Skip to main content
ARS Home » Plains Area » Fargo, North Dakota » Edward T. Schafer Agricultural Research Center » Sunflower and Plant Biology Research » Research » Publications at this Location » Publication #251712

Title: Evaluation of Rust Resistance to New Virulent Races in USDA-Released Sunflower Breeding Lines and DNA Marker Validation in the Rust Resistance Gene Pool

item Qi, Lili
item Gulya Jr, Thomas
item Seiler, Gerald
item Hulke, Brent
item Vick, Brady

Submitted to: Meeting Abstract
Publication Type: Abstract Only
Publication Acceptance Date: 2/3/2010
Publication Date: N/A
Citation: N/A

Interpretive Summary:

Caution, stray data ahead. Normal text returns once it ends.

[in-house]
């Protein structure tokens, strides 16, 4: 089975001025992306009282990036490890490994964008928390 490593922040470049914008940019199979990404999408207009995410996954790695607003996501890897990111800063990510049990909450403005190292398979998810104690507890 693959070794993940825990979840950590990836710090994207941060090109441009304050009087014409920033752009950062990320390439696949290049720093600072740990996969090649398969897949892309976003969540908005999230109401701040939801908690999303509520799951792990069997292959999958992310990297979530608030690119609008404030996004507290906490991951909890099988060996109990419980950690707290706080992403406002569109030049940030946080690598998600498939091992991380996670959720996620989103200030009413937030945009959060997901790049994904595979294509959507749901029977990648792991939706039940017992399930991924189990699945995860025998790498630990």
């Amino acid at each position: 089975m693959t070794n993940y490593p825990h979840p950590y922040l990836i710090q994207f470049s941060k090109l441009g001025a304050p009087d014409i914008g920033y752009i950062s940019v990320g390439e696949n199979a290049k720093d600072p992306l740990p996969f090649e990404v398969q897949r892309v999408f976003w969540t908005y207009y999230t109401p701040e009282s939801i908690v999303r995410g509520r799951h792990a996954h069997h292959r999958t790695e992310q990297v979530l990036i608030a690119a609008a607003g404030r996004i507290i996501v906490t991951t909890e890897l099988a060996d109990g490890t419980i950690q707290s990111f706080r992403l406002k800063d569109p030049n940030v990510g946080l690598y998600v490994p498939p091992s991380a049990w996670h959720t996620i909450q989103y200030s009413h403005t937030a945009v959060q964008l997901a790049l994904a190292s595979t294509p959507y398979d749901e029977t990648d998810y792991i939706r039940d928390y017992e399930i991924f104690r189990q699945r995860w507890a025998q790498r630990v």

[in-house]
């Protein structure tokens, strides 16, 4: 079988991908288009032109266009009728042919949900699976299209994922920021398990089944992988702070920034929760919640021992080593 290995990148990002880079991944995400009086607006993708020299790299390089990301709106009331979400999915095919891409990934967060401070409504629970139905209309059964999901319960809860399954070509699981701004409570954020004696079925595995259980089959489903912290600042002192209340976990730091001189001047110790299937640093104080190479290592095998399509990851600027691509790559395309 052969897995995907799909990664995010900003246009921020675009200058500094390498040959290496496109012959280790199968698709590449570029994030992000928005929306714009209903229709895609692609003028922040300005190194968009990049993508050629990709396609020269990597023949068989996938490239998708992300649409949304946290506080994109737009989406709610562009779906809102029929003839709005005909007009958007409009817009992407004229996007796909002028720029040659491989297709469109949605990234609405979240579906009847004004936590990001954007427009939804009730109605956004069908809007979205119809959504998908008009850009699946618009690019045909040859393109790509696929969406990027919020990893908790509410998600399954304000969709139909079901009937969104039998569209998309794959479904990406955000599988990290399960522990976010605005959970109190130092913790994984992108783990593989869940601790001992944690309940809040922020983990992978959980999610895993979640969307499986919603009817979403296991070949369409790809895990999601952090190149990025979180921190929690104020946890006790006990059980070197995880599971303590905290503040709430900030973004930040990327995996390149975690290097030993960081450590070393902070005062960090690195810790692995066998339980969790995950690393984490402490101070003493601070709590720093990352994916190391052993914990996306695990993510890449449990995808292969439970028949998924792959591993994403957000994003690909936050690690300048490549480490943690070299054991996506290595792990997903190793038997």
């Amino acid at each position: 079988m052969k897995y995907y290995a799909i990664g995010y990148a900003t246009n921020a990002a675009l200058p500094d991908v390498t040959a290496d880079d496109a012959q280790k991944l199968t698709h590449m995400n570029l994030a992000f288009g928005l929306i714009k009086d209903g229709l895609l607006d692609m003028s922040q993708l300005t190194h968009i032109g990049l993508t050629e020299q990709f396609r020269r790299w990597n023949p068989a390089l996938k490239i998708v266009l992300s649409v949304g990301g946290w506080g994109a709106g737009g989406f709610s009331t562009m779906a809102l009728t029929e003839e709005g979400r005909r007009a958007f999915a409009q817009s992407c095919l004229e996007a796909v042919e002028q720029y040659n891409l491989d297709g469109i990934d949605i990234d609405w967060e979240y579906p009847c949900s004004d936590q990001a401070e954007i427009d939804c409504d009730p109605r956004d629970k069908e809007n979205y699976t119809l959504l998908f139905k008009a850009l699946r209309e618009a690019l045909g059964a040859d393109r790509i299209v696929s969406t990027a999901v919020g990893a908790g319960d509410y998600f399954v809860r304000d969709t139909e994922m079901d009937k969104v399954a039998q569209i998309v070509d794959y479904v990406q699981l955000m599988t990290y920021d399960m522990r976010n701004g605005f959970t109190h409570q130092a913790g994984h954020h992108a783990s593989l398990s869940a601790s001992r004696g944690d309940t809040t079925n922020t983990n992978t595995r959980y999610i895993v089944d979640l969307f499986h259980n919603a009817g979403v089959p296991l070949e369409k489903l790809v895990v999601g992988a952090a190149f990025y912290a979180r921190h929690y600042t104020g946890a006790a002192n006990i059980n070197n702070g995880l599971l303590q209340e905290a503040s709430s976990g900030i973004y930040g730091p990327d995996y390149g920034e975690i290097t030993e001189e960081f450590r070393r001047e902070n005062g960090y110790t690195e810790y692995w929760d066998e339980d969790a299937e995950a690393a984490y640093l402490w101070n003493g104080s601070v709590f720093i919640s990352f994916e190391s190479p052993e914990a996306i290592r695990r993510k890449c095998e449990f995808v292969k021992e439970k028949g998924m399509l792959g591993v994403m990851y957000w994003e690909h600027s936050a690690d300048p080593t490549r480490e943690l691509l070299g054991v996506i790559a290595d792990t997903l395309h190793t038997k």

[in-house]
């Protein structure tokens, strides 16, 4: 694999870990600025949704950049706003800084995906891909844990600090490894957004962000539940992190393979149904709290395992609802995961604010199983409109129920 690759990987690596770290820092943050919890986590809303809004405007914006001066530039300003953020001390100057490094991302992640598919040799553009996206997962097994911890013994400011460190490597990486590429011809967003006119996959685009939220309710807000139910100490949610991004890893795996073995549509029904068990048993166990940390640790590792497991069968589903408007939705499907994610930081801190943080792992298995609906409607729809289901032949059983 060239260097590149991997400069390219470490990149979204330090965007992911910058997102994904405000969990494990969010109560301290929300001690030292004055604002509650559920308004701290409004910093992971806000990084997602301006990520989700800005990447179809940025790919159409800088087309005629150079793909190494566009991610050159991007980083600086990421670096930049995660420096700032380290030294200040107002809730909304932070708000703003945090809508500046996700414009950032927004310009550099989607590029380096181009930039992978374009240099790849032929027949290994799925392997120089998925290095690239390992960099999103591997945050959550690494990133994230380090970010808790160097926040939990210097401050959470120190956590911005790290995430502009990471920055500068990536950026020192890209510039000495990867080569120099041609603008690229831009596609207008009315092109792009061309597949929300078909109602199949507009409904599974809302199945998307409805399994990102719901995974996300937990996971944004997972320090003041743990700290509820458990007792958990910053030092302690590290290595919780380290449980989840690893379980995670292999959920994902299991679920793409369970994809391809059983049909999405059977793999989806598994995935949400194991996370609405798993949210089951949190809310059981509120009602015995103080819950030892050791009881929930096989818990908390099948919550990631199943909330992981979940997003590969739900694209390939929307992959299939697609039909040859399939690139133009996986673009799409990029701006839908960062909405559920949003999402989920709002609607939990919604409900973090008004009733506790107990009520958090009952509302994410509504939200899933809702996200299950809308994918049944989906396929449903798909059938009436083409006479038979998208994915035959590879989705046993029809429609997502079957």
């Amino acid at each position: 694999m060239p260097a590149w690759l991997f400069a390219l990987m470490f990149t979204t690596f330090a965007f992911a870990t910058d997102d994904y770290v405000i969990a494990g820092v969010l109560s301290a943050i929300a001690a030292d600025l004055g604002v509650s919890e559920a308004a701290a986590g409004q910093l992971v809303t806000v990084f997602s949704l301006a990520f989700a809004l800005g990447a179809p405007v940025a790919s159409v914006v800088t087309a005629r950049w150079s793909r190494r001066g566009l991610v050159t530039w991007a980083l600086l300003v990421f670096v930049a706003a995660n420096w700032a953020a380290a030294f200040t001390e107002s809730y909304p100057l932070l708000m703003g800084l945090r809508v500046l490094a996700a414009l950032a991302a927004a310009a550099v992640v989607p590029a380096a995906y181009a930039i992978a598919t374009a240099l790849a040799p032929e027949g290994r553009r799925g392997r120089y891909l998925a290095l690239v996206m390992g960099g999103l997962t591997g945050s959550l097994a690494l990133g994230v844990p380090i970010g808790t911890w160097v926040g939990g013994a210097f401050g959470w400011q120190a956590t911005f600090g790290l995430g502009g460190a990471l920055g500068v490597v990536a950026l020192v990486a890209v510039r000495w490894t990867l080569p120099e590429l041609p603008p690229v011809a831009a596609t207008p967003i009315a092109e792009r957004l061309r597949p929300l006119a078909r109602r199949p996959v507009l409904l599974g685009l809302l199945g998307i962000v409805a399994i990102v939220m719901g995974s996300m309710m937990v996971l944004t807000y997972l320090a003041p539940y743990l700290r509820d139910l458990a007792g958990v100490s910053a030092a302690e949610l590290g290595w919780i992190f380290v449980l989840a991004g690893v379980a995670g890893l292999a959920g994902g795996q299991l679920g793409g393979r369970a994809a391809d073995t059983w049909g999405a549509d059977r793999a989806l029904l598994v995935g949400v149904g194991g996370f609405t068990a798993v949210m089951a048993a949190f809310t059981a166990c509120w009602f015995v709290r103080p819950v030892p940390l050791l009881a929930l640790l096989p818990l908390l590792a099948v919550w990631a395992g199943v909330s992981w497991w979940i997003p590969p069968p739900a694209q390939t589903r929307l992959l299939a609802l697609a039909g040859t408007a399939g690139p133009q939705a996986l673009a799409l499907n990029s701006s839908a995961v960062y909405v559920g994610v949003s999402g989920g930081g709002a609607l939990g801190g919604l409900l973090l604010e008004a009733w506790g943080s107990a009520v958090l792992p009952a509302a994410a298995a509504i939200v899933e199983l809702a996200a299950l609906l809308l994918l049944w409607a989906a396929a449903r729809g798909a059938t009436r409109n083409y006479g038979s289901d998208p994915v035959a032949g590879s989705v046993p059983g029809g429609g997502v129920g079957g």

Technical Abstract: Sunflower rust, caused by Puccinia helianthi Schewein, is a prevalent disease in many countries throughout the world. The USDA-ARS Sunflower Unit has released breeding materials identified as 'rust resistant' for several decades. However, constantly co-evolving rust populations have formed new virulent races for which many breeding lines have not been evaluated. The objectives of this study were to 1) evaluate selected sunflower lines for resistance to race 336, the predominant race in North America, and to race 777, the most virulent race; and 2) validate molecular markers known to be linked to rust resistance genes in the sunflower gene pool. A total of 106 entries, including 66 released USDA inbred lines, 14 germplasm lines, and 26 foreign germplasms developed specifically for rust resistance, were tested for their reaction to races 336 and 777. Most of the previously selected rust resistant lines were susceptible to races 336 and 777. Only 13 lines (12%) of the 106 entries tested were resistant to both races 336 and 777; whereas another six lines were resistant only to race 336. Most of the rust resistant lines had a hypersensitive reaction with flecks or type 1 pustules; only germplasm line TX16R had some plants with an immune reaction. The interspecific germplasm line, Rf ANN-1742, released as a fertility restorer in the 1990s, was resistant to both races and was identified as a new rust resistance source. A selection of 24 lines, including 19 lines resistant to races 777 or 336, four lines with other known rust resistance genes, and one susceptible check HA89, was screened with DNA markers linked to rust resistance genes R1, R2, R4u, and R5. The results indicated that the existing resistant lines have diverse genetic backgrounds. Durable genetic resistance using gene pyramiding will be effective for the control of rust.